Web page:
14 Jan 2020

A couple of years ago, we installed a self-issue machine in the library – it allows our readers to return their own books – and it made me think of something...

In 2010, I lost the sight in my left eye.

In 2013, I lost my sight almost completely.

I am one of the lucky ones; because I have relapsing-remitting MS, my sight came back, or at least to what is described as 'near-normal'.

For every relapse there is nerve damage that will never recover. It may be minor damage and functions may return to 'near-normal' but when I'm fatigued or the weather is hot or humid my vision can fog. My eyes take longer to adjust to different levels of light, and brightness is particularly painful. They also do an amazing dance when I try to track anything that moves to the left.

Reading takes more time than it used to, and I find it more difficult to take in information through my eyes; bad photographs on small phone screens, disentangling all the sights in a busy place, or being in a room with more than a couple of faces at a time, for example.

When I lost my sight, I also lost the use of my right side.

As a reader, a walker/cyclist and a very independent introvert, I didn't know what to do with myself – I couldn't entertain myself with books, I couldn't escape the house, I needed other people to help me with tasks as basic as cleaning my teeth.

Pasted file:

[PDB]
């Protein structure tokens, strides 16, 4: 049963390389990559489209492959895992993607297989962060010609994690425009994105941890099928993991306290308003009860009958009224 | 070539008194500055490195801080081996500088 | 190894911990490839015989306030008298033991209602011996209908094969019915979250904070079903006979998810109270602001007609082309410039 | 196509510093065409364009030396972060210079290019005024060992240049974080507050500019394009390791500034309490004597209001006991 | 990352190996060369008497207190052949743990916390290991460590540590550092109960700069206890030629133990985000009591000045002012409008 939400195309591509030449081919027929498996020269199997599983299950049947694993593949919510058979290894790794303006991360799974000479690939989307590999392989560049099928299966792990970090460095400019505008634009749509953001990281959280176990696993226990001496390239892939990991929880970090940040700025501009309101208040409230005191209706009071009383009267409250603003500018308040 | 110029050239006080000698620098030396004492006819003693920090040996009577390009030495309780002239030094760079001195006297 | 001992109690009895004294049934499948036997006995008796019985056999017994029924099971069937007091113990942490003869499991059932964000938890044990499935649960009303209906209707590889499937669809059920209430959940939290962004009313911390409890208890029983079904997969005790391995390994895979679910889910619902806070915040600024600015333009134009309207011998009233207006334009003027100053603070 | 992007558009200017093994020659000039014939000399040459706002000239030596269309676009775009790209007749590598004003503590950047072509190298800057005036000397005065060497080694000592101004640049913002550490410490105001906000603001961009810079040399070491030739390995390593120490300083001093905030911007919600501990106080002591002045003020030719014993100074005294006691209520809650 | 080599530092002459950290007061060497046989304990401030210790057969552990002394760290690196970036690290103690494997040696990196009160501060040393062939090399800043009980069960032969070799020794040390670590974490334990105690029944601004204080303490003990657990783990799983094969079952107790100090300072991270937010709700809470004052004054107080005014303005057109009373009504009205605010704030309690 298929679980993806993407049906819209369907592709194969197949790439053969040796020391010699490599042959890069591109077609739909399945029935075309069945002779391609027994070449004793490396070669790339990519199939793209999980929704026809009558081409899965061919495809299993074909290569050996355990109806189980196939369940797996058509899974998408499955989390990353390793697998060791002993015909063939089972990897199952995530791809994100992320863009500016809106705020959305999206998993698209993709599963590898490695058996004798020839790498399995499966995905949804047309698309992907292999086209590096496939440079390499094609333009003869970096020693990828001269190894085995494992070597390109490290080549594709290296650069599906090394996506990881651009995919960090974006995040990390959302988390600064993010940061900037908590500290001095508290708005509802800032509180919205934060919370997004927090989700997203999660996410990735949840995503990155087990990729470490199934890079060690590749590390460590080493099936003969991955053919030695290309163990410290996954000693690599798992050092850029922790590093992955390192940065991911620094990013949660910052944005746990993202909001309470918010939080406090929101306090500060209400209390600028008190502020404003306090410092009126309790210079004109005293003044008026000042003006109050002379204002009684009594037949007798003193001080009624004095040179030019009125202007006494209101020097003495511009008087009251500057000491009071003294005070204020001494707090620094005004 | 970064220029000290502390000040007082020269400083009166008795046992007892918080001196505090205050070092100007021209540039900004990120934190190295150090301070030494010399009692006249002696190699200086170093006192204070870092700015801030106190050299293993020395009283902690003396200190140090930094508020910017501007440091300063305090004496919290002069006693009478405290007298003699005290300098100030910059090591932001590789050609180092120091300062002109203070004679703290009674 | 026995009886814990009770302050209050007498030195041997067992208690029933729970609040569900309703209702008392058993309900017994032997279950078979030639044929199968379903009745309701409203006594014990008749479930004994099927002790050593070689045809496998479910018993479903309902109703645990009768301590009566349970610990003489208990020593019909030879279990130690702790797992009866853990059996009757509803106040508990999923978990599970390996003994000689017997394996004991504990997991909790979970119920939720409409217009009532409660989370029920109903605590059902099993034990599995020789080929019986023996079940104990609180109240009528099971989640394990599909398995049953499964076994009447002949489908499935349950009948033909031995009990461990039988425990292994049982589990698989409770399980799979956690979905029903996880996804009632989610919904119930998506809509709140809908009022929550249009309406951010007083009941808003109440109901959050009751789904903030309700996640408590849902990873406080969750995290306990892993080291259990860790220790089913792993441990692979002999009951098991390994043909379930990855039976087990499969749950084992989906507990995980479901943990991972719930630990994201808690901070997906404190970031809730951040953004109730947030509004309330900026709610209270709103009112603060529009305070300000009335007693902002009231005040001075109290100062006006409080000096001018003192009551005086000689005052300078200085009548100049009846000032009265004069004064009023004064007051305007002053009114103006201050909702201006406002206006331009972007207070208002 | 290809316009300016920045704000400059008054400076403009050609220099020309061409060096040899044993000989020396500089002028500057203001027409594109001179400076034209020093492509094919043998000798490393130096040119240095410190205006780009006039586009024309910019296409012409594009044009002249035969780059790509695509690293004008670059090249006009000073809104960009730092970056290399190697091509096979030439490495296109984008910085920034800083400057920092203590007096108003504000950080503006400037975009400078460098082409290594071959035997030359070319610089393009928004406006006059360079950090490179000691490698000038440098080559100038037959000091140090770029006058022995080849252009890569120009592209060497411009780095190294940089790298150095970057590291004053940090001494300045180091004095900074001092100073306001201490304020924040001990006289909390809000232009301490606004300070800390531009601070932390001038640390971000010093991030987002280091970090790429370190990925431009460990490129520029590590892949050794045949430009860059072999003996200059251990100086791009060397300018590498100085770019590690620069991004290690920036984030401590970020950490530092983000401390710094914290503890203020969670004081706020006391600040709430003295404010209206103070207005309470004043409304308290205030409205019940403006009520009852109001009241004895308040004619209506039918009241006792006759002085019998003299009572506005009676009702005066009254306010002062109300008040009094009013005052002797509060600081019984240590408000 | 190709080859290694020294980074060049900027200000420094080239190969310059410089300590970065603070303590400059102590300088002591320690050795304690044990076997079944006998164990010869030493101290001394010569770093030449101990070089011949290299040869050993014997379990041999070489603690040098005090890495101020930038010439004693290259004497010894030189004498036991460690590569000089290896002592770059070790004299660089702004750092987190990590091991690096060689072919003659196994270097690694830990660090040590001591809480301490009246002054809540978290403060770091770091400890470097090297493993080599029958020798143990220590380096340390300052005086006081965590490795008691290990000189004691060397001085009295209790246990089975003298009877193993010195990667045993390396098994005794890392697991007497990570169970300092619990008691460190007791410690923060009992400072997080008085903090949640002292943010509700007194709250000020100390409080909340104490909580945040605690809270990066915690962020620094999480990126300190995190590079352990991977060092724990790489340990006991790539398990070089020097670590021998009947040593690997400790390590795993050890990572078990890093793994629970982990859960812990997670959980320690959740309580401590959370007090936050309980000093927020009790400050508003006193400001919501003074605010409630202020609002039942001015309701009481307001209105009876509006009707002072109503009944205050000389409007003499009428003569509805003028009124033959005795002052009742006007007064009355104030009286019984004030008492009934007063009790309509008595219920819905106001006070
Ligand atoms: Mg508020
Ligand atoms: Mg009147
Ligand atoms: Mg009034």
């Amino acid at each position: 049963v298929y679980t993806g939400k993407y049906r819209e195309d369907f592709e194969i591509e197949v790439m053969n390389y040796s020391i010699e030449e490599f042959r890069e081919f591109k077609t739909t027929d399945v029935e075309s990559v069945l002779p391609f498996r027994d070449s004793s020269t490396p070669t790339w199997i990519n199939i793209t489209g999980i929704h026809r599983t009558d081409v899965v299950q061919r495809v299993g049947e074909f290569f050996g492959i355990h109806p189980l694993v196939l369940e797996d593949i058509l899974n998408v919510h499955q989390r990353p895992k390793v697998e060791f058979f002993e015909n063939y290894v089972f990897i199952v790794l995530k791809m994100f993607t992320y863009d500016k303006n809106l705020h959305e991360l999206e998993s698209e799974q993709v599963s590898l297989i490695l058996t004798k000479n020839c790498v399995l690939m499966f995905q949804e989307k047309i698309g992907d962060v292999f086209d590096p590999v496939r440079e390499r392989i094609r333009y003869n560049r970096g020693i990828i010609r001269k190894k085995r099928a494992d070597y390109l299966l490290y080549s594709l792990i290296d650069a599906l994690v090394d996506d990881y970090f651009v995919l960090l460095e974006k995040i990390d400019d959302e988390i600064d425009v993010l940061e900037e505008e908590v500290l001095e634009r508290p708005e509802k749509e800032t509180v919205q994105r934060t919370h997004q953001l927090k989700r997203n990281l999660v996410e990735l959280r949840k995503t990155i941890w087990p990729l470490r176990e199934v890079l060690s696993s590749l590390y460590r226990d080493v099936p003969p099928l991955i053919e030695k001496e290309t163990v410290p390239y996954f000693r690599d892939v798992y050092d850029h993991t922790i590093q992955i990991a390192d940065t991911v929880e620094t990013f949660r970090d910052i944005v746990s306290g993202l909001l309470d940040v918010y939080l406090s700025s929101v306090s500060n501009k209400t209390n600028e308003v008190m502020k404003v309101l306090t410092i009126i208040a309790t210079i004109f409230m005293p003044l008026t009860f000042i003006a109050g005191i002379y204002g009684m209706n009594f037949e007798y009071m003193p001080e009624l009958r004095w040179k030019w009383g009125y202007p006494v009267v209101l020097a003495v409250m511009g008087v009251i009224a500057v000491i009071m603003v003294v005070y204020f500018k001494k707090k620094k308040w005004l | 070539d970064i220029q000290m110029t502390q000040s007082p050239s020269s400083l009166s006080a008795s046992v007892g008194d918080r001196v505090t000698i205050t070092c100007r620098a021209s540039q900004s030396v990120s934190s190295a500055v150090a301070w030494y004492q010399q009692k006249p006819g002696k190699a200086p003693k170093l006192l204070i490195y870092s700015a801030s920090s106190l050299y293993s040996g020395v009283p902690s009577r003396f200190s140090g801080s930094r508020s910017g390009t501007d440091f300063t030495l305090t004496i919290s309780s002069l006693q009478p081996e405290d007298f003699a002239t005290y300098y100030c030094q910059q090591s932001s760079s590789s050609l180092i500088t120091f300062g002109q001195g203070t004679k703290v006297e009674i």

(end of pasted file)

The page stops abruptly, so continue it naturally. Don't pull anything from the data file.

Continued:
I had to ask for help and let other people in, I had to be patient, I had to spend time with myself, to sit and face myself without distraction and confront my own inner world.

It was terrifying.

But I noticed something important.

When I slowed down, I became calmer and more sanguine, more accepting and more able to respond rationally and reasonably to what happened around me.

As I recovered and returned to a not-so-near-normal life, everything became busier again and the rushing came back. And so did the inner critic, the irrational responses, and the inability to sit still and allow the thoughts to settle. Meditation helps, but it's the slowing down of life that made the difference.

Today, I have forgotten to bring my phone to work so I won't be able to listen to Radio 3 during my breaks or a meditation or text friends. I will have to sit with myself.

Very timely, given how active my inner critic has been lately.

The Librarian

A Moodscope member.

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Moodscope members seek to support each other by sharing their experiences through this blog. Posts and comments on the blog are the personal views of Moodscope members, they are for informational purposes only and do not constitute medical advice.

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